F-35s have major component, performance issues, internal Pentagon report finds

The Fort Worth Star-TelegramDecember 13, 2011 

Technical and performance problems with the F-35 Joint Strike Fighter appear to be more numerous and more serious than anyone in the Department of Defense has been willing to concede publicly, according to a leaked Pentagon report obtained by the Fort Worth Star-Telegram.

The internal report marked "For Official Use Only" is written in carefully couched language, but clearly sounds alarms that some very large, troubling and costly to resolve technological and performance issues lie ahead for the already troubled and massively over budget F-35.

The Project on Government Oversight has posted a copy of the report on its web site.

The report prepared by a team of senior Pentagon technical, engineering and test experts found that “unsatisfactory progress” had been made in development and testing of the F-35 in nearly all of the air combat roles that it is designed to perform.

In ground attack roles the report cites concerns about “mission capability and survivability” and “certain classified survivability issues."

Although most of the really challenging flight testing of the F-35 in high speed, air combat regimes has yet to be performed, the Pentagon and military officials overseeing testing “expressed significant concerns with aircraft performance characteristics.”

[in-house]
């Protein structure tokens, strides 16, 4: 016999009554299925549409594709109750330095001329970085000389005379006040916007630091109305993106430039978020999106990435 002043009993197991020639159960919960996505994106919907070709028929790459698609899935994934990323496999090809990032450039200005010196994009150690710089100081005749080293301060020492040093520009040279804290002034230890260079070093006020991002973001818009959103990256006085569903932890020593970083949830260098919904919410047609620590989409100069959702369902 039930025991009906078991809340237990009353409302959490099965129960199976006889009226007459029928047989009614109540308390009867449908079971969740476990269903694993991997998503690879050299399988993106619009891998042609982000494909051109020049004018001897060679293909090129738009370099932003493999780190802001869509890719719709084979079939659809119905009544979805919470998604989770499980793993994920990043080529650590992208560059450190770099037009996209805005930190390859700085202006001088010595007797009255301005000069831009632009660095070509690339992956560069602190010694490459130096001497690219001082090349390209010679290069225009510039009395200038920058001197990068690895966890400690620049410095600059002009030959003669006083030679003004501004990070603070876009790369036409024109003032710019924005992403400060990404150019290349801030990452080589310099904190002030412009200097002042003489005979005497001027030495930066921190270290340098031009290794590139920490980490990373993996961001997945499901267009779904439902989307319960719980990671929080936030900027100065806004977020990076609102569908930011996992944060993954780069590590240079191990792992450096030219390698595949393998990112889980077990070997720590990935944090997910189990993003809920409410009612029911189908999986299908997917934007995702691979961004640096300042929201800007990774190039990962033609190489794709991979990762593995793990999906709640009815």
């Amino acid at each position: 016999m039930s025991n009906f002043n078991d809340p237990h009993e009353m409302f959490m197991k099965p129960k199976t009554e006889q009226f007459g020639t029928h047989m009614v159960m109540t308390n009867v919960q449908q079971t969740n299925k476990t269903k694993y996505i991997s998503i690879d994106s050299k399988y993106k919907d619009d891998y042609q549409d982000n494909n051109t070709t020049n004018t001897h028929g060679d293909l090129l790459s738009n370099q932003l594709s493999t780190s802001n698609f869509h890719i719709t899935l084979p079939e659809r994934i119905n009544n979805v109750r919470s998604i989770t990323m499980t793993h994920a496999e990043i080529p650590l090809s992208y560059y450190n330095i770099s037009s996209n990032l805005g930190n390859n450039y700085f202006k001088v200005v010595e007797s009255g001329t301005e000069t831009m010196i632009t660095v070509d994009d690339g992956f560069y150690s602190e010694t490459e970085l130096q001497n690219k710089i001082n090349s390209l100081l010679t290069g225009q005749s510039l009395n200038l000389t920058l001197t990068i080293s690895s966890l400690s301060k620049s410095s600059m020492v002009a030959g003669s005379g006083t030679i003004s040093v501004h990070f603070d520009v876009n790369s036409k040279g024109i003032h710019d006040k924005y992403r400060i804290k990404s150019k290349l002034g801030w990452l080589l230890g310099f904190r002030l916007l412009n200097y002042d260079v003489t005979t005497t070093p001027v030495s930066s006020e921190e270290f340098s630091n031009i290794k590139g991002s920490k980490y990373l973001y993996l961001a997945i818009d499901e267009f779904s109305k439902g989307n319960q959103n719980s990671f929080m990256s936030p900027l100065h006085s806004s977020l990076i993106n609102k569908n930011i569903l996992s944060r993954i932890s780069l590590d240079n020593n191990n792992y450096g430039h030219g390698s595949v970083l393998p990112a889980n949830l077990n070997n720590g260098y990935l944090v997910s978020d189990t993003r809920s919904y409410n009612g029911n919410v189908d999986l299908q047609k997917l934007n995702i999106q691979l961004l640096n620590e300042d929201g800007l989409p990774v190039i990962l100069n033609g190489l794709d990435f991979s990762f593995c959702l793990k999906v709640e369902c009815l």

The “Quick Look Review” report, 50-plus pages including numerous charts, illustrations and detailed projections, was prepared just since mid-October by a team headed by five senior Pentagon officials with expertise in weapons evaluation testing and engineering.

It was requested by Frank Kendall, acting undersecretary of defense for weapons acquisition and development. Kendall asked for the report to assess the state of F-35 development so defense officials could decide whether and how many planes they should agree to buy while development was still under way.

The report essentially concludes that highly sophisticated design and modeling technology has failed in predicting and preventing problems with the design, production and performance of the aircraft and its critical combat systems.

In no case does the report state that any of the problems cannot be overcome or that the F-35 will be unable fulfill its intended missions, but it does strongly suggest the worst of the problems may not yet be known and that the fixes will take years and vast new sums of money.

The report authors say as a result of the combined issues the Pentagon should go very slowly in buying more jets.

To read the complete article, visit www.star-telegram.com.

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